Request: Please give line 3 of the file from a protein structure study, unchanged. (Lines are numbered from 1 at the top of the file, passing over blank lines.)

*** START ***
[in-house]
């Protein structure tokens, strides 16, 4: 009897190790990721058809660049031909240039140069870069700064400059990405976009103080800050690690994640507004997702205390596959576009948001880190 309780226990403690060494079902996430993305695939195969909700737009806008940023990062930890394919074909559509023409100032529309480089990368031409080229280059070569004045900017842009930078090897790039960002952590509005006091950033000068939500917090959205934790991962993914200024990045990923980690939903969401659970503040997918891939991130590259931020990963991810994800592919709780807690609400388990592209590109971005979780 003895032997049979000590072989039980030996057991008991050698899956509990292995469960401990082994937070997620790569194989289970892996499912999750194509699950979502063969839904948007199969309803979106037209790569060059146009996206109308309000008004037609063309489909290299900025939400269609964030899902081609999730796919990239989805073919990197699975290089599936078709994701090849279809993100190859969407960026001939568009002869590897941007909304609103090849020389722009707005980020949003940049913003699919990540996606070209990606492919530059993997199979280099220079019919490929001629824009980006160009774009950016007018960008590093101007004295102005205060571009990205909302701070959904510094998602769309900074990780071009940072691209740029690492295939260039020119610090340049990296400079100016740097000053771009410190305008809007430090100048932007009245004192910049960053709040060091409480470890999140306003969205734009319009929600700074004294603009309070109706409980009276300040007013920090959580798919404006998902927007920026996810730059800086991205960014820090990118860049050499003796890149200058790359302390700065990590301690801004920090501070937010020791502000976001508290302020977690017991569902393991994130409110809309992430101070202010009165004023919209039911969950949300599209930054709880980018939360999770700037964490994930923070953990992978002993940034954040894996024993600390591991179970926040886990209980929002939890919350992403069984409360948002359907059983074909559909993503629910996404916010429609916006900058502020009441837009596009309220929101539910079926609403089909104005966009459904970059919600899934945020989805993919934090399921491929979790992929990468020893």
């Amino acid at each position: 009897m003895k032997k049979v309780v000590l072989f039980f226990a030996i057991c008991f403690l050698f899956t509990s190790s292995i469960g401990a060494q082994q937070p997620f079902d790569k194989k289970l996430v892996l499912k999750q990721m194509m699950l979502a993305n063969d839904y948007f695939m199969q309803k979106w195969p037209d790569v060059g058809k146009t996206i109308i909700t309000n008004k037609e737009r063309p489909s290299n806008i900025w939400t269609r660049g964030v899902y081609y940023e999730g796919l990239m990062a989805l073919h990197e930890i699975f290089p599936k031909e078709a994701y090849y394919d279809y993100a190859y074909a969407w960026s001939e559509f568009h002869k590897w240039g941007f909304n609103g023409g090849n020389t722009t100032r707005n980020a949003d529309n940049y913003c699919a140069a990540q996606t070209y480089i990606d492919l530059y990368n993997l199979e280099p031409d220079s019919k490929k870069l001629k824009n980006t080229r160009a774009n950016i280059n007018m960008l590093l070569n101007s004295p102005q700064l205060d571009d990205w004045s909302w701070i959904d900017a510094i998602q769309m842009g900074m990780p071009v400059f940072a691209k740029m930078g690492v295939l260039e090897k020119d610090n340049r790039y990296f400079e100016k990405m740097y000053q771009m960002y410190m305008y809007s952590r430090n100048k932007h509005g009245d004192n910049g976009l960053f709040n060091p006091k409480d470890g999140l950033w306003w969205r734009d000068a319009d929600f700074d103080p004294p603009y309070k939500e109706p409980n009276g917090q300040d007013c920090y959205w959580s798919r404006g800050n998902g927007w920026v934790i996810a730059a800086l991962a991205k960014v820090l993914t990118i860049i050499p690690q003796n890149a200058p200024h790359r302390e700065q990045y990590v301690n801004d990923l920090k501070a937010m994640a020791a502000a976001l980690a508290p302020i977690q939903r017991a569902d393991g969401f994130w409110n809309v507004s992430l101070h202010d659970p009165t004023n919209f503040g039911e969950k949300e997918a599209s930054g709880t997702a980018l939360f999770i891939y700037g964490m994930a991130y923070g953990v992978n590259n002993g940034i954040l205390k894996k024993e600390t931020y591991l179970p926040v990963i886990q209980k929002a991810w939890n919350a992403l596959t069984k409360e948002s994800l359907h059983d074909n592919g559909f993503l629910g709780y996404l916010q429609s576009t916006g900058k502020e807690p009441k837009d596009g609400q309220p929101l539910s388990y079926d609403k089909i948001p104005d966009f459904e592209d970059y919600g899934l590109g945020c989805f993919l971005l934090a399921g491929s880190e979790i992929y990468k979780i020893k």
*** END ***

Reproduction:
């Amino acid at each position: 009897m003895k032997k049979v309780v000590l072989f039980f226990a030996i057991c008991f403690l050698f899956t509990s190790s292995i469960g401990a060494q082994q937070p997620f079902d790569k194989k289970l996430v892996l499912k999750q990721m194509m699950l979502a993305n063969d839904y948007f695939m199969q309803k979106w195969p037209d790569v060059g058809k146009t996206i109308i909700t309000n008004k037609e737009r063309p489909s290299n806008i900025w939400t269609r660049g964030v899902y081609y940023e999730g796919l990239m990062a989805l073919h990197e930890i699975f290089p599936k031909e078709a994701y090849y394919d279809y993100a190859y074909a969407w960026s001939e559509f568009h002869k590897w240039g941007f909304n609103g023409g090849n020389t722009t100032r707005n980020a949003d529309n940049y913003c699919a140069a990540q996606t070209y480089i990606d492919l530059y990368n993997l199979e280099p031409d220079s019919k490929k870069l001629k824009n980006t080229r160009a774009n950016i280059n007018m960008l590093l070569n101007s004295p102005q700064l205060d571009d990205w004045s909302w701070i959904d900017a510094i998602q769309m842009g900074m990780p071009v400059f940072a691209k740029m930078g690492v295939l260039e090897k020119d610090n340049r790039y990296f400079e100016k990405m740097y000053q771009m960002y410190m305008y809007s952590r430090n100048k932007h509005g009245d004192n910049g976009l960053f709040n060091p006091k409480d470890g999140l950033w306003w969205r734009d000068a319009d929600f700074d103080p004294p603009y309070k939500e109706p409980n009276g917090q300040d007013c920090y959205w959580s798919r404006g800050n998902g927007w920026v934790i996810a730059a800086l991962a991205k960014v820090l993914t990118i860049i050499p690690q003796n890149a200058p200024h790359r302390e700065q990045y990590v301690n801004d990923l920090k501070a937010m994640a020791a502000a976001l980690a508290p302020i977690q939903r017991a569902d393991g969401f994130w409110n809309v507004s992430l101070h202010d659970p009165t004023n919209f503040g039911e969950k949300e997918a599209s930054g709880t997702a980018l939360f999770i891939y700037g964490m994930a991130y923070g953990v992978n590259n002993g940034i954040l205390k894996k024993e600390t931020y591991l179970p926040v990963i886990q209980k929002a991810w939890n919350a992403l596959t069984k409360e948002s994800l359907h059983d074909n592919g559909f993503l629910g709780y996404l916010q429609s576009t916006g900058k502020e807690p009441k837009d596009g609400q309220p929101l539910s388990y079926d609403k089909i948001p104005d966009f459904e592209d970059y919600g899934l590109g945020c989805f993919l971005l934090a399921g491929s880190e979790i992929y990468k979780i020893k």